Four Ways Pumpkin Can Benefit Chickens

It's pumpkin season, and your chickens are happy to gobble up guts and other leftover bits, which are not only delicious for healthy for flocks!

by Ana Hotaling
PHOTO: Blessings Captured/AdobeStock

With Halloween and Thanksgiving coming up, you may be amongst the many chicken keepers approaching neighbors, friends and relatives with a special request that may seem like a trick but is actually a treat … pumpkin remnants for your chickens.

It’s the season for creative carving and pie baking. But why waste any part of this nutritious gourd? Here are four pumpkin parts and how they benefit our birds.

Pumpkin Skin

While professional pumpkin carvers (like those seen on Food Network’s Outrageous Pumpkins) and bakers using fresh pumpkin prefer to pare the skin off the gourd, pumpkin skin is actually full of fiber. If thin enough, pumpkin skin can be eaten raw by your flock. It can also be roasted in an oven until dry, then crumbled and offered as a treat.

Be sure to offer pumpkin skin in moderation, however. Its high soluble-fiber content can quickly curb your birds’ appetite, keeping them from eating their regular rations.

Read more: Let’s celebrate the joy of pumpkins!

Pumpkin Pulp

The stringy, slimy guts of a pumpkin are typically quickly discarded by humans but quickly gobbled up by chickens. Pumpkin pulp’s purpose—to bring nutrients to the pumpkin seeds—results in its high water content. This is actually quite flavorful (it can be boiled to make a flavorful vegan broth).

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Fortunately, chickens will happily ingest what we humans barely care to touch.

Pumpkin Flesh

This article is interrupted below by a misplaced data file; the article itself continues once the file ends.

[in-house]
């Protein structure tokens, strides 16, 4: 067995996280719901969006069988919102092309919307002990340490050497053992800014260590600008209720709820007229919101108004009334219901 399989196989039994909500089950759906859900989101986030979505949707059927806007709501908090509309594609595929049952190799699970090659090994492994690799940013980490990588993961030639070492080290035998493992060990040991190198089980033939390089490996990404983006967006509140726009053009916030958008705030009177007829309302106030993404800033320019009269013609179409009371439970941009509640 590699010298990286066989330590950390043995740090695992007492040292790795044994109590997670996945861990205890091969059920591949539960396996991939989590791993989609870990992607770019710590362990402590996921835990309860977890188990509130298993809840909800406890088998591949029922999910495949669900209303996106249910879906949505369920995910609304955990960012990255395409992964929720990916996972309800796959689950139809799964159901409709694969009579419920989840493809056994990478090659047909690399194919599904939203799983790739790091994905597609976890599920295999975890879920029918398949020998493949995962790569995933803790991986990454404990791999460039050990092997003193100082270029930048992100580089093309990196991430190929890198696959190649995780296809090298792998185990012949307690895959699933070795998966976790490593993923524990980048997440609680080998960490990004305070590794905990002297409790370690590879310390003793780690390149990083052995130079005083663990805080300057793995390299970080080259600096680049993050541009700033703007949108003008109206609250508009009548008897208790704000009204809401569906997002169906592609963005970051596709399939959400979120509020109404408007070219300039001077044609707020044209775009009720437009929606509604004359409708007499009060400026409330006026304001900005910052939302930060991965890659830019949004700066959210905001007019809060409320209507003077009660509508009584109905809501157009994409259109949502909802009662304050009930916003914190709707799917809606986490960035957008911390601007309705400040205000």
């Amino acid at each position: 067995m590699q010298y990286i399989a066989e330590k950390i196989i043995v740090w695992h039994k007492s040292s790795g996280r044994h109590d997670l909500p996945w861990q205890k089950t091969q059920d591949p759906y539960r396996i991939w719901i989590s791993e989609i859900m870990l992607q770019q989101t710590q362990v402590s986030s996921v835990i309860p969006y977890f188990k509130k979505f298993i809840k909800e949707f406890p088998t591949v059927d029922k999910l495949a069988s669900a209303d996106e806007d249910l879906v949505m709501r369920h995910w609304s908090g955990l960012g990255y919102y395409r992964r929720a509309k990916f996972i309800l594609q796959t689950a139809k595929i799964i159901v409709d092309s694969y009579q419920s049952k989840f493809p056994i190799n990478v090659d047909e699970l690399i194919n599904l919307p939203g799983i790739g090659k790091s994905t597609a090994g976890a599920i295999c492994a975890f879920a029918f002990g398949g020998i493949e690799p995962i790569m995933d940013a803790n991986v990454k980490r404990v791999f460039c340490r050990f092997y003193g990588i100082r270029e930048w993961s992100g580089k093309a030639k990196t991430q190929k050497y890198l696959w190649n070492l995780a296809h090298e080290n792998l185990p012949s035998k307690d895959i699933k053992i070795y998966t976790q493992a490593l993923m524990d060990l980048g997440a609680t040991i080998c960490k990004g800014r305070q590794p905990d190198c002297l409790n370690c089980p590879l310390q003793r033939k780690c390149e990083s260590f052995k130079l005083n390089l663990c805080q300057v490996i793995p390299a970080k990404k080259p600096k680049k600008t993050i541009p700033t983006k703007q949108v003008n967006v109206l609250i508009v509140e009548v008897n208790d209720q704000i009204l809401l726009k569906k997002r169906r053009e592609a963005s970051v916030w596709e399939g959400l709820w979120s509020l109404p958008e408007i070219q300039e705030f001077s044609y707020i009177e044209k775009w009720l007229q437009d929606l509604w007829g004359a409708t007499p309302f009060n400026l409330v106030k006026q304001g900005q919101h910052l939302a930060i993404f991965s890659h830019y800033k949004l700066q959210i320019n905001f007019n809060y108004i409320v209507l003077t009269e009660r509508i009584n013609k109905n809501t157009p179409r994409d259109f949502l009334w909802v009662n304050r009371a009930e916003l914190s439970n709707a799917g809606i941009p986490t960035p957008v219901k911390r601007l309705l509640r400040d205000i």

Pumpkin is considered a superfood. Its orange flesh is packed with vitamins and minerals, including beta-carotene (which converts into Vitamin A), potassium and Vitamin C.

Chickens require Vitamin A for reproductive health. A deficiency in this crucial vitamin can lead to impaired reproduction and infertility. Research has also shown that a Vitamin A deficiency can lead to an increased occurrence of blood spots in eggs.

Potassium, meanwhile, is important for proper cellular electrolyte balance, while a boost of Vitamin C—which chickens naturally produce in their kidneys and liver—helps birds during times of high stress.

Not that your birds care about any of this. They just think pumpkin is delicious. Because pumpkin flesh is high in soluble fiber (approximately 60 percent), be sure to only offer your flock pumpkin in small amounts so that it doesn’t replace their regular feed.

Read more: Follow these tips for preparing leftover pumpkins for your chickens.

Pumpkin Seeds

Packed with protein and such minerals as zinc, magnesium and phosphorus, pumpkin seeds are truly a hidden treasure. While we humans prefer our seeds completely free of pumpkin pulp, then roasted and flavored, our flocks aren’t as picky. In fact, they’ll eagerly pick out the seeds of any pumpkin they’re given.

Pumpkin seeds’ boost of protein are very welcome during molting season, when chickens’ protein levels are focused on the production of new plumage. Supplemental zinc has been shown to improve poultry growth and immunity, while magnesium and phosphorus are crucial to chickens’ bone development and density.

In other words, pumpkin seeds are ideal treats for chickens. Moderation is important when offering your flock pumpkin seeds, however, as research has shown that pumpkin-seed meal decreases feed intake.



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